‘What!’ cried Bilbo, ‘You can’t tell which parts were mine and which were the Dunadan’s?’

    ‘It is not easy for us to tell the difference between two mortals,’ said the Elf.

    ‘Nonsense, Lindir,’ snorted Bilbo. ‘If you can’t distinguish between a Man and a Hobbit, your judgement is poorer than I imagined. They’re as different as peas and apples.’

    ‘Maybe. To sheep other sheep no doubt appear different,’ laughed Lindir. ‘Or to shepherds. But Mortals have not been our study. We have other business.’

  2. I would think there would be empirical studies about this — e.g. how similar are the actual voting habits of Republican legislators versus Democratic legislators (controlling for …).

  3. Very perceptive post.

    But, I quibble with calling this phenomenon an “illusion”. I think it is just a natural phenomenon and pretty rational. You spend much more mental energy thinking about the things close to you because they are more important. Far-away things only warrant a small amount of mental effort.

    Take the analogy of walking on a sidewalk. You pay a lot of attention to all the bumps and cracks where you are walking because you have to or else risk tripping. The sidewalk a block away warrants only cursory thought, say to recognize that there is a sidewalk up there you could walk on if you go that way. You worry about the cracks and bumps when you get there.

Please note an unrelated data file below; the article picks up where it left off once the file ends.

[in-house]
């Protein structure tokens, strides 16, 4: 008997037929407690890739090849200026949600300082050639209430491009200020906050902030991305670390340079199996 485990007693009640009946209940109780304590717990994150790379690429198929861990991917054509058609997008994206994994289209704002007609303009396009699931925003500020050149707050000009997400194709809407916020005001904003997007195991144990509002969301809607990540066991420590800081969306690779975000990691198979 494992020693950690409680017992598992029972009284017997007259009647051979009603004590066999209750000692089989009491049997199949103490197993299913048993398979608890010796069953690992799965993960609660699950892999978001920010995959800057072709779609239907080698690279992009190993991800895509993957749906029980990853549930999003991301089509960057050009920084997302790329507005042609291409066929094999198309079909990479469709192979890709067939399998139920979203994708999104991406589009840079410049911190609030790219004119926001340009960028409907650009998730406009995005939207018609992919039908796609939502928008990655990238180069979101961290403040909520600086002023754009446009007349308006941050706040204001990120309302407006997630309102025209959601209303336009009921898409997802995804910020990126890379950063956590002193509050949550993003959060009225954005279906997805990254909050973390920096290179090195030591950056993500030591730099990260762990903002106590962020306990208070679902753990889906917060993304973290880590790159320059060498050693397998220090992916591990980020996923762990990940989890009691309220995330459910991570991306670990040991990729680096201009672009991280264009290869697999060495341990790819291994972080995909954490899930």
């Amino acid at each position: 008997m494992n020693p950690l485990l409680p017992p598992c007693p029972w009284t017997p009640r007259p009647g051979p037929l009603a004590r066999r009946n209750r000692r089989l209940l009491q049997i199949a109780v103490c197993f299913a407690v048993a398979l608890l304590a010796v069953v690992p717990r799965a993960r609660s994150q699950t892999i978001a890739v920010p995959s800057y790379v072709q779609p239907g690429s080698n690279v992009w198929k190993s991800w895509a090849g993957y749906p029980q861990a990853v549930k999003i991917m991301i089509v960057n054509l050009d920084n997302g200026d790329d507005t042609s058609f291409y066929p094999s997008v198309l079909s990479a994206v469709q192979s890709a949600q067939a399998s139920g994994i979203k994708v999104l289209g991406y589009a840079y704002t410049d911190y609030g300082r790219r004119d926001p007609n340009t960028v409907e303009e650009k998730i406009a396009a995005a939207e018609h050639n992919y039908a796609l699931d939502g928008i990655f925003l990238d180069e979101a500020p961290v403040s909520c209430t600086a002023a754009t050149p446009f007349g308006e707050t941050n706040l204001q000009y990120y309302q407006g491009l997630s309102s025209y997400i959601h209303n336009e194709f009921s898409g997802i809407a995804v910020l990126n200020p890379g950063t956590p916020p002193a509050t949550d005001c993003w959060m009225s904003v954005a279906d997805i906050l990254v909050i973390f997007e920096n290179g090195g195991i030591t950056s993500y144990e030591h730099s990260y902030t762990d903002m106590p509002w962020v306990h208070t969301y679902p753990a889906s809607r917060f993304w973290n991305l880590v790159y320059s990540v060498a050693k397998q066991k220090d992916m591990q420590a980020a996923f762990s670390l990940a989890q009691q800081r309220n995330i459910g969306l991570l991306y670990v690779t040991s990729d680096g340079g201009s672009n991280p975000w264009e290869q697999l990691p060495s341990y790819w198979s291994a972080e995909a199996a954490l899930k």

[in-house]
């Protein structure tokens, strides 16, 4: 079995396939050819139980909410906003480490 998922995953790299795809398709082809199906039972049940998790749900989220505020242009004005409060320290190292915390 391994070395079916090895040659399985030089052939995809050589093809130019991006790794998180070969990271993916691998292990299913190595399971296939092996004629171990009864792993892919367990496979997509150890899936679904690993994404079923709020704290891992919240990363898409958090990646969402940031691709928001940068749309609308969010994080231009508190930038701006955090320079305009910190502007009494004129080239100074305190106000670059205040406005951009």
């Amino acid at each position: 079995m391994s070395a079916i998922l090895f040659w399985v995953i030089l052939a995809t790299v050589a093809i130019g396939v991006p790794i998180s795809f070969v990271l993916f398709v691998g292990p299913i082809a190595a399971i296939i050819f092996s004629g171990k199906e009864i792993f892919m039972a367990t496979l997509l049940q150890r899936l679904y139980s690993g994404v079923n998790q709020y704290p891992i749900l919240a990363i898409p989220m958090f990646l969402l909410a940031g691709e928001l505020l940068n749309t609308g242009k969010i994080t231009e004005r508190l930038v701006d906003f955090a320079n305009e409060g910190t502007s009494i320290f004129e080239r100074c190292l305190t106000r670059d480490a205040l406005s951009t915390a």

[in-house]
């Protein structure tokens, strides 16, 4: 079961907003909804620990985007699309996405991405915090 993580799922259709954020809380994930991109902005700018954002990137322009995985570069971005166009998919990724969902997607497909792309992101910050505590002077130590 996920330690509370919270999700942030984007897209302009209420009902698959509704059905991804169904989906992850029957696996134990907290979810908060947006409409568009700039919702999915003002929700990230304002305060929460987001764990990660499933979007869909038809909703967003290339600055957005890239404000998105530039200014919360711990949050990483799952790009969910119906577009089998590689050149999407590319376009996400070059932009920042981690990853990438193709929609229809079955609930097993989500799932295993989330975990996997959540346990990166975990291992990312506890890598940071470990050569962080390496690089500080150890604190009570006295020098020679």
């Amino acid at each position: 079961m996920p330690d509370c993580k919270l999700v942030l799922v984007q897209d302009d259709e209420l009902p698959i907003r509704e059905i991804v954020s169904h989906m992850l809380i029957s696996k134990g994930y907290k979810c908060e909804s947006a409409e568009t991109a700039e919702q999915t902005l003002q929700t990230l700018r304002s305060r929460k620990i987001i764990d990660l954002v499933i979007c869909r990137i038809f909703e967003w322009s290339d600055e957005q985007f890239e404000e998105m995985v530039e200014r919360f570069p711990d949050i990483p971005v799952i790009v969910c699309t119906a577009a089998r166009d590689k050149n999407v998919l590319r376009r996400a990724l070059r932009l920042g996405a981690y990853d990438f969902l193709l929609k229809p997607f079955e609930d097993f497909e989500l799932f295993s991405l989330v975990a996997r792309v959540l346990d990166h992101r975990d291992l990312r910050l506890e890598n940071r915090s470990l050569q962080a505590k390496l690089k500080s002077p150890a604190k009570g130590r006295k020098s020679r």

This ties to Lee Jussim’s work on stereotypes. Stereotypes are simple heuristics for things you don’t deal with a lot. Lee’s research has shown that when people actually have to deal with people they previously stereotyped, they quickly replace the stereotype with information about the individual people.

    • > You spend much more mental energy thinking about the things close to you because they are more important. Far-away things only warrant a small amount of mental effort.

      So you’re saying that people don’t pay much attention to “the distant future, faraway lands, and remote probabilities”? Tol was right! (J/K)

      I disagree, though. Specifically in the context of politics and our current hyper-partisan era: people spend A LOT of mental energy thinking about the Other. Donald Trump’s entire schtick is loudly gesturing at the Other. So to the extent he’s relying on “stereotypes” (racist caricatures is probable a more accurate descriptor), they are not simple heuristics, they are clever attention grabbing distractions. So instead of paying attention to all the bumps and cracks where you are walking, he’s telling you that brown people are going to make the sidewalk a whole lot worse. This false consciousness is not a time-saving adaptation. It’s a means of redirecting anxieties about all the local diversity and entropy to something external.